On a side note, I'm not sure if anyone has mentioned this yet, but you can close apps just like you traditionally would; even though the indicator on the dock is gone, if you know an app is running and you right click the icon in the dock, you get an option to quit the app. Maybe this was common sense for most, but the way it was being reported in all the rumors/updates they made it sound as if you would not be allowed to actually shut down apps anymore. Its nice to know you still can.

      And man is the scrolling taking some getting used to after how many years of the old way; the new way does seem more intuitive though, I'm sure after a bit I'll like it better than the old method.
    1. Twimfy's Avatar
      Twimfy -
      Quote Originally Posted by geiman View Post
      I believe you are referring to LaunchPad correct? I just click and drag the apps and I can move them wherever I want. Not sure about fullscreen apps, haven't tried any yet.

      On a side note, I'm not sure if anyone has mentioned this yet, but you can close apps just like you traditionally would; even though the indicator on the dock is gone, if you know an app is running and you right click the icon in the dock, you get an option to quit the app. Maybe this was common sense for most, but the way it was being reported in all the rumors/updates they made it sound as if you would not be allowed to actually shut down apps anymore. Its nice to know you still can.

      And man is the scrolling taking some getting used to after how many years of the old way; the new way does seem more intuitive though, I'm sure after a bit I'll like it better than the old method.
      I meant more moving an app from one "screen" to another in Launchpad. For some reason I have 6 launchpad screens some of which only have one app on them, I don't know how it organises it all.
    1. geiman's Avatar
      geiman -
      Quote Originally Posted by Twimfy View Post
      I meant more moving an app from one "screen" to another in Launchpad. For some reason I have 6 launchpad screens some of which only have one app on them, I don't know how it organises it all.
      Right, you mean the screen where you select an app to open right? Like in iOS? You just drag the icon to the side of the screen and it moves it to the next screen. I had two pages of apps, then everything else was just one app to a screen, so I moved them all together. Instead of having 15 pages with only one app, I now have 4 pages of apps consolidated.

      Also, anyone running it on a Macbook (pro)? I think I found a bug. On mine, sometimes when I let it sit idle long enough that it turns off the screen (I have it configured so that it won't sleep when plugged in) the backlight on the keyboard will still increase/decrease with changes in lighting.
    1. Twimfy's Avatar
      Twimfy -
      Quote Originally Posted by geiman View Post
      Right, you mean the screen where you select an app to open right? Like in iOS? You just drag the icon to the side of the screen and it moves it to the next screen. I had two pages of apps, then everything else was just one app to a screen, so I moved them all together. Instead of having 15 pages with only one app, I now have 4 pages of apps consolidated.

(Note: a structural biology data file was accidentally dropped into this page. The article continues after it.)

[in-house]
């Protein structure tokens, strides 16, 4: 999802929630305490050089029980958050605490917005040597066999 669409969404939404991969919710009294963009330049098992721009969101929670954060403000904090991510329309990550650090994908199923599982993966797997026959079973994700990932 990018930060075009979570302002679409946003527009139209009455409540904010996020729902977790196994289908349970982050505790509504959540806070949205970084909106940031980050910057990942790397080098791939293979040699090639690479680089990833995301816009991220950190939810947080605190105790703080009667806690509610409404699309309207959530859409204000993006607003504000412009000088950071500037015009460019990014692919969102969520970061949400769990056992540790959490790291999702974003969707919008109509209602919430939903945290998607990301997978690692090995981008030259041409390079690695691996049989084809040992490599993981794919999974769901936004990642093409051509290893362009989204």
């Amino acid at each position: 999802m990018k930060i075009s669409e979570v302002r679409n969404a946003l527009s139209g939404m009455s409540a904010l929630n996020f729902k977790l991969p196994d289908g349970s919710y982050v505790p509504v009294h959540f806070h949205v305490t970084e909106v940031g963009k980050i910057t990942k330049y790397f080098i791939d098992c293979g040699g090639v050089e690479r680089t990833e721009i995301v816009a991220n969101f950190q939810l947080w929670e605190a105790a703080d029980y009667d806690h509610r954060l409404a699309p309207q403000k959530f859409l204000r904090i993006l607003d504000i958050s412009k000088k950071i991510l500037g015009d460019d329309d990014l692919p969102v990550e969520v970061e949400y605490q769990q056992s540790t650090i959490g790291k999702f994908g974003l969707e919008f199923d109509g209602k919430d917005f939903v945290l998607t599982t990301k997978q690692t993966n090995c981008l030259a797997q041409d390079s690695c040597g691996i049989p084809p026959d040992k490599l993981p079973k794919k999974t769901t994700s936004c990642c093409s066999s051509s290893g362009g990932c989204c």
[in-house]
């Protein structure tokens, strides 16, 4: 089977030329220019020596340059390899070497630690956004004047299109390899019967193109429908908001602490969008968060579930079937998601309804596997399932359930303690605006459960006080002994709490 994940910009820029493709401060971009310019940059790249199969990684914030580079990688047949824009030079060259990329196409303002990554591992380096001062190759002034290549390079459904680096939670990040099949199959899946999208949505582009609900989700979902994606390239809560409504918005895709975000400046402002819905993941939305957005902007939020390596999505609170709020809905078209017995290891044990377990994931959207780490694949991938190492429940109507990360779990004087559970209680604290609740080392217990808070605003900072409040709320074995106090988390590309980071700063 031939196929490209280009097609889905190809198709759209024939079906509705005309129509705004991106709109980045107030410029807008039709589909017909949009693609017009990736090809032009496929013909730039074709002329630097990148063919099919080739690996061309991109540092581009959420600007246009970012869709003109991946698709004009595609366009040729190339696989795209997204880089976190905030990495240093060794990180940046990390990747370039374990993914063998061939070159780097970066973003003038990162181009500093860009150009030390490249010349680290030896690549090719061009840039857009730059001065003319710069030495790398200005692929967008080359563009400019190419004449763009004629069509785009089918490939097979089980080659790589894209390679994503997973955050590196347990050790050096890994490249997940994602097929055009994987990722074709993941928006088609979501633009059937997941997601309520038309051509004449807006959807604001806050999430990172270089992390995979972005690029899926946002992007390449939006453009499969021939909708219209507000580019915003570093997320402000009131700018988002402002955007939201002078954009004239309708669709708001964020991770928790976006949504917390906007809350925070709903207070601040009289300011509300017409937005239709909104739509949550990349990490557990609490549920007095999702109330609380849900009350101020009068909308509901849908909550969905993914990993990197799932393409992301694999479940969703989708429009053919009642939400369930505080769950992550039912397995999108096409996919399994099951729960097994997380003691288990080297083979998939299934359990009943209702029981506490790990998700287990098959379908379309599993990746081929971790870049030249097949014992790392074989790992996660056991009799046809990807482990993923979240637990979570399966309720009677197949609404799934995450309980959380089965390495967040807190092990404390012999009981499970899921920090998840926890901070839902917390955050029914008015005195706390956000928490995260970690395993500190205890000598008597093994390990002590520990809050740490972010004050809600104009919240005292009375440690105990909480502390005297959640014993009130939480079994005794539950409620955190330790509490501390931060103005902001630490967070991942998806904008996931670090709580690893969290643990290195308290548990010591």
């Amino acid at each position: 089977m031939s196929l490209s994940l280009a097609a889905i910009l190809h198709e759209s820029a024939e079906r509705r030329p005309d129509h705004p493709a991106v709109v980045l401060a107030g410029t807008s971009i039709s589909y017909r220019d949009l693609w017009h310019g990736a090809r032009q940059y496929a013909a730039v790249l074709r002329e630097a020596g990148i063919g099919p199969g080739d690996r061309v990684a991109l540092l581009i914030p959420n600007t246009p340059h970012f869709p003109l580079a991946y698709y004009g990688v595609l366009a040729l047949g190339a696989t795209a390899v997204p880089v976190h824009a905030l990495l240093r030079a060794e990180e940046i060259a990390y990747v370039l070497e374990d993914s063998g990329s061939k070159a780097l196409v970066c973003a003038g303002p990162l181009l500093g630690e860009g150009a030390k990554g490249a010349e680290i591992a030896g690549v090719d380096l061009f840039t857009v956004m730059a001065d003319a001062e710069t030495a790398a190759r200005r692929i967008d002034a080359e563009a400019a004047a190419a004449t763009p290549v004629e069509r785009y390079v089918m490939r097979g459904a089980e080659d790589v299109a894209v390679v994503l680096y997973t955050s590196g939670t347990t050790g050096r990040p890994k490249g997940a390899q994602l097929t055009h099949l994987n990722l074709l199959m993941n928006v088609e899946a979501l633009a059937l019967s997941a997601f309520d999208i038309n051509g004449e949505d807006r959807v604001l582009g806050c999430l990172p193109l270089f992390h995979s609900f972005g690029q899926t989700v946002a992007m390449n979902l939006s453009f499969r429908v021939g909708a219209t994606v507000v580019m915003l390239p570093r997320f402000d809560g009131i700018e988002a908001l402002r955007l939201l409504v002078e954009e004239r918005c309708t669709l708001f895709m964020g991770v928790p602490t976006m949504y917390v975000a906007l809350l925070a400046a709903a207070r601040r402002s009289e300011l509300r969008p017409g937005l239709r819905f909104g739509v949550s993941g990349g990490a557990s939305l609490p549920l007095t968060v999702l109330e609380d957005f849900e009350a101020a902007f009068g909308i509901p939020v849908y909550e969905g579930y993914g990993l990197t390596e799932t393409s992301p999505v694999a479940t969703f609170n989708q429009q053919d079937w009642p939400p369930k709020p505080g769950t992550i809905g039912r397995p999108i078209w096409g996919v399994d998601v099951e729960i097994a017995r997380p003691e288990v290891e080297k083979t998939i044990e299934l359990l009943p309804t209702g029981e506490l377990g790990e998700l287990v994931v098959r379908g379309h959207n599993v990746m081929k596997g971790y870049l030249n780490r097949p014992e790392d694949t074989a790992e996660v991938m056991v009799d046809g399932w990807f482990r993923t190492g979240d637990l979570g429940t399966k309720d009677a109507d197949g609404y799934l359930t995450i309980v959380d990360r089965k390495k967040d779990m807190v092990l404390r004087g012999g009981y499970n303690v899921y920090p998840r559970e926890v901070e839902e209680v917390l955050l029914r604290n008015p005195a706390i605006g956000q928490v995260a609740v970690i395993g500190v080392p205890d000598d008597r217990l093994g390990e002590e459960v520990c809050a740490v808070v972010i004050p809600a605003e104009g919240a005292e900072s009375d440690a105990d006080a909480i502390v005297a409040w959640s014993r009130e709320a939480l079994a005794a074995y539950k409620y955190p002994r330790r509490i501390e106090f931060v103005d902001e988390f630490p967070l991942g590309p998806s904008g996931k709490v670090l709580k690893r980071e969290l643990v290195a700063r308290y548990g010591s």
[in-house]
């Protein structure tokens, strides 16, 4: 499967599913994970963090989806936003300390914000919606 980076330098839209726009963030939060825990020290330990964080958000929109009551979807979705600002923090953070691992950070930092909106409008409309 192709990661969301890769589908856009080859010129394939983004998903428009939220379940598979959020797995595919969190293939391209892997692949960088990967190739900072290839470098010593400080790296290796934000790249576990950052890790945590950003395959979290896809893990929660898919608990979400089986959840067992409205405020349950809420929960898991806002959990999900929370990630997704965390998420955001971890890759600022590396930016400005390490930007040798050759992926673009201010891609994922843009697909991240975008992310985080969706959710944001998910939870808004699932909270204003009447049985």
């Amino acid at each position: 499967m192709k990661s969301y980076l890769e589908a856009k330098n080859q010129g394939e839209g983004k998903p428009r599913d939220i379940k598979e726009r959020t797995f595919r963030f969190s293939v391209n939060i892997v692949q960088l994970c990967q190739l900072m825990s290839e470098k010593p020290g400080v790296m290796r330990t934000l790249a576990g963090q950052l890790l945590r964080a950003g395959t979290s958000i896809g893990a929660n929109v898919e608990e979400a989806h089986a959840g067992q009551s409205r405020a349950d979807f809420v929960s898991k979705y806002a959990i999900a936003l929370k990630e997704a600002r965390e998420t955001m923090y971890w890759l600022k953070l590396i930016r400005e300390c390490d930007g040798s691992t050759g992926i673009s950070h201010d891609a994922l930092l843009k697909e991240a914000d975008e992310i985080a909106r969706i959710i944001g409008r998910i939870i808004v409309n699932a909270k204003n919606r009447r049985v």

Also, anyone running it on a Macbook (pro)? I think I found a bug. On mine, sometimes when I let it sit idle long enough that it turns off the screen (I have it configured so that it won't sleep when plugged in) the backlight on the keyboard will still increase/decrease with changes in lighting.
      Thanks. I did try that, tried it again and it works I just have to wait a really long time for them to move screens.

      I've just realised that Lion now allows 64-bit kernel to be enabled on my Macbook 6,1 wondered why it was a bit quicker.

      Bug found: Sleep doesn't work. Sleep light comes on but the screen is still switched on. All it does is start the screen saver.
    1. feidhlim1986's Avatar
      feidhlim1986 -
      Anyone else's Fans not responding to increases in Temperature?
      In Lion, my fans just stay at ~2000rpm, but even when the CPU temp increases they don't go any faster.
      I reset the SMC but no change. Thank god I noticed it when my CPU Temp was at 80 degrees celsius.
      Not gonna be able to use Lion really until thats fixed.
    1. geiman's Avatar
      geiman -
      What processor do you have? 80 degrees celsius is pretty normal, at least for my gen 5,2 macbook pro. My fans don't kick on (loudly at least) until it gets closer to 90. With all the development I do, my laptop spends a good bit of time around 100 degrees. I think you'll be fine at 80.
    1. mustard05's Avatar
      mustard05 -
      I have noticed some extra heat while running Lion also. I have also noticed tht it takes about 3 times as long to shut down. The HD just keeps spinning!
    1. EskimoRuler's Avatar
      EskimoRuler -
      Sweet icant wait for this update